Every worker in Guernsey will be auto-enrolled into a pension scheme via their employer from the year 2020 to save for their own retirement.
Details of the scheme have been unveiled by the government today, with an estimated 20,200 people in Guernsey and Alderney joining the scheme.
It would see individuals eventually paying up to 6.5% of their salary into a pension plan, with the employer topping it up with a further 3.5% of the salary. That amount will be phased in from the year 2020 to the year 2027 as follows:
Those earning less than £7,176 per year wouldn’t join, and employees would be free to opt out of the scheme if they wished.
A States-commission study by BWCI Consulting, published today, estimates around 20% of people would leave the scheme, meaning around 16,200 people, or 39% of the workforce, would be a part of it.
Employment & Social Security President, Deputy Michelle Le Clerc, said: “The Old Age Pension was only ever intended to provide a basic platform level of retirement income which, at a full level represents an income replacement rate of 40% for a lower quartile earner. The projections show that, with the introduction of the proposed auto-enrolment system, an income replacement rate of about 80% can be achieved. We are pleased to see that this exceeds the target income replacement rate as recommended by the UK’s Pension Commission.”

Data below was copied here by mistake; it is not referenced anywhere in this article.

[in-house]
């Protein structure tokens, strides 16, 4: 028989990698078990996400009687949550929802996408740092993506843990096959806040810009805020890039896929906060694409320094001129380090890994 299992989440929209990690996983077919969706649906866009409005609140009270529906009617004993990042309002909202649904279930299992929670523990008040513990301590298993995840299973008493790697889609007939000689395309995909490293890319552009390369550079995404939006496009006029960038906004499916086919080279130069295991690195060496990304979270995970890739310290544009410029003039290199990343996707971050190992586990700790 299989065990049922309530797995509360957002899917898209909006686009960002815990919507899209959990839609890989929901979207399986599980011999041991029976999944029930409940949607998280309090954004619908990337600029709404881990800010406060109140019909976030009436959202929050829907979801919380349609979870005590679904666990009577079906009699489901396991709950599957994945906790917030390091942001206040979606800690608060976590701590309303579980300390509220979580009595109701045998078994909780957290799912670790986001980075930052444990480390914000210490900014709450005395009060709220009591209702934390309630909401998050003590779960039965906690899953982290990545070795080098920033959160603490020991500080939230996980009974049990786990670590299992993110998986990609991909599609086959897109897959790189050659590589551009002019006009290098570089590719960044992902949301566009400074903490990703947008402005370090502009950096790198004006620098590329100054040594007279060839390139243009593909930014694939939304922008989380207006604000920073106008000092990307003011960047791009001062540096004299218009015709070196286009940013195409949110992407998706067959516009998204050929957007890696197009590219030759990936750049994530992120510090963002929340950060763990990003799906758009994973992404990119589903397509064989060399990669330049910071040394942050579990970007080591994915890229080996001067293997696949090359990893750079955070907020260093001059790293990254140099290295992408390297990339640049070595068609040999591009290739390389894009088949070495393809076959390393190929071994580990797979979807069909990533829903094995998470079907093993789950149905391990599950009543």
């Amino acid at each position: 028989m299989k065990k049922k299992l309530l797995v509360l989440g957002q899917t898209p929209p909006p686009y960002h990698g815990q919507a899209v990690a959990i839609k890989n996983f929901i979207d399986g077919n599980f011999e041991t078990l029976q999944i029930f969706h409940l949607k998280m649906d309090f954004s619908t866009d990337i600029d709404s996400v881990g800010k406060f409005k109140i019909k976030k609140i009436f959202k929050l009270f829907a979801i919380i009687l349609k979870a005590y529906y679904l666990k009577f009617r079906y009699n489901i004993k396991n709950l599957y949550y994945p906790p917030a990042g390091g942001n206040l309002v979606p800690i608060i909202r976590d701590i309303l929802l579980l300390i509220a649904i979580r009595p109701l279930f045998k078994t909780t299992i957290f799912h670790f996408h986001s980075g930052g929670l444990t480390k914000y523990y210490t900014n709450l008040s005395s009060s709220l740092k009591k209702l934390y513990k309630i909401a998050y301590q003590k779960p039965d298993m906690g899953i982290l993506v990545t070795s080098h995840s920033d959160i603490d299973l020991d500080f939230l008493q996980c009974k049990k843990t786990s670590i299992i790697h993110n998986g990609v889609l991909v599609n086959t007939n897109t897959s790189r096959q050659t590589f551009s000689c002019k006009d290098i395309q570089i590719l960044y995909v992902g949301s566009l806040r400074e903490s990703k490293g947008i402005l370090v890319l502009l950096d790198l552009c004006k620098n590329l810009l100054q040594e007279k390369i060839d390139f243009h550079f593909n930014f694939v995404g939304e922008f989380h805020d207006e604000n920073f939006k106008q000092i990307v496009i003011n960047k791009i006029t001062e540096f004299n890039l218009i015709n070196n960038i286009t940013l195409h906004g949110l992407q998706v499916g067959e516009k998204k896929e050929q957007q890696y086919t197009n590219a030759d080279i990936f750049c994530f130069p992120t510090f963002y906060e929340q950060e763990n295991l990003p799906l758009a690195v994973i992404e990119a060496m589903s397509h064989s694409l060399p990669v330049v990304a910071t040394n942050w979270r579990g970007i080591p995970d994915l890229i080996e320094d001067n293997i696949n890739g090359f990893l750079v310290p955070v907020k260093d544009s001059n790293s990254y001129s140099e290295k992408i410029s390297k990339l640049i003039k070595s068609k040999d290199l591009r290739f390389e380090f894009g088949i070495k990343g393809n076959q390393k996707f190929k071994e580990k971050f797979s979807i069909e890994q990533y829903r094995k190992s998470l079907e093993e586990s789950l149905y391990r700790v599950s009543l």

Such a system has already been introduced in the UK.
Today’s report warns an auto-enrolment pension could mean consumer spending goes down in the short term because people will have less disposable income, but adds that could be offset by those who retire having more money.
The scheme would mean an additional financial overhead for employers.
Deputy Le Clerc said: “While some employers might find the prospect of an additional cost worrying, we are committed to developing a low-cost scheme with minimal administration burden to limit the impact on employers.”
Deputy Gavin St Pier, President of the Policy & Resources Committee, said: “Once the scheme is fully established by 2027, the net effect at that point is expected to represent a decrease in personal income tax revenue of around 1.5%. This will need to be planned for by the States through the discipline of the Medium Term Financial Plan.”
“But it is in the best interests of the community as a whole that we do so, as the expected living standards that it will produce for members in the longer term is well above that which could be reasonably expected by individuals relying on the Old Age Pension and Income Support as their sole retirement income.”